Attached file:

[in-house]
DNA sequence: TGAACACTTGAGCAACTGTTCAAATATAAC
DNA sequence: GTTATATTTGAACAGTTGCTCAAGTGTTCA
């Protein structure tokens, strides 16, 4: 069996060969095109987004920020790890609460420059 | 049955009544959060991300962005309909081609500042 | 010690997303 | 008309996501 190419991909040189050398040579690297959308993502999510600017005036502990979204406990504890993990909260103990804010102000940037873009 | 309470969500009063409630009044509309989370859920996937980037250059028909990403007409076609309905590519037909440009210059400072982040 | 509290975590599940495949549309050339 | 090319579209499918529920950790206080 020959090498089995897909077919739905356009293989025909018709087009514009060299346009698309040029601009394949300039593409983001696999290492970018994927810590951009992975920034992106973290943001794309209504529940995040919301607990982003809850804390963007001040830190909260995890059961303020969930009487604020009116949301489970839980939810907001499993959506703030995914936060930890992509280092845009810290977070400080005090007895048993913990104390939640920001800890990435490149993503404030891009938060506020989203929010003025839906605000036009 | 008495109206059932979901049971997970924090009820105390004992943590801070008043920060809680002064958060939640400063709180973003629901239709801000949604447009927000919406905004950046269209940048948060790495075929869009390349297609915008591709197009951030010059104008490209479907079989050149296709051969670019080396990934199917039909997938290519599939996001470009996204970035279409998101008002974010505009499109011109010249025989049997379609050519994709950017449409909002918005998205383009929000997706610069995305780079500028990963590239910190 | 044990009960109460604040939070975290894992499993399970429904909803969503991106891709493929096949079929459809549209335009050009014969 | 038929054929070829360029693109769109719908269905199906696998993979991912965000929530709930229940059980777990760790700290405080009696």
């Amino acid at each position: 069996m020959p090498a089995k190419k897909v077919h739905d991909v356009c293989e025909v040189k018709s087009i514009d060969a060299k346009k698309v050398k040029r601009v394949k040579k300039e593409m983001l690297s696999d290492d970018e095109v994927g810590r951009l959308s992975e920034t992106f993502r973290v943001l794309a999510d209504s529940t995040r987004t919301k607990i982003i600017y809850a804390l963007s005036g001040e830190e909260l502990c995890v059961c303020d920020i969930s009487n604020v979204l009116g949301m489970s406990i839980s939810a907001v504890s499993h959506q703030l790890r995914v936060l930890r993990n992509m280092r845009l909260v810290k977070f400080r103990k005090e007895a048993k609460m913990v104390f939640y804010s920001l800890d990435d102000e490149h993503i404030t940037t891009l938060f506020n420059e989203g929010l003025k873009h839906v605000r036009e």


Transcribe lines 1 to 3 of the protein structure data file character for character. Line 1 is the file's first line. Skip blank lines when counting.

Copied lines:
[in-house]
DNA sequence: TGAACACTTGAGCAACTGTTCAAATATAAC
DNA sequence: GTTATATTTGAACAGTTGCTCAAGTGTTCA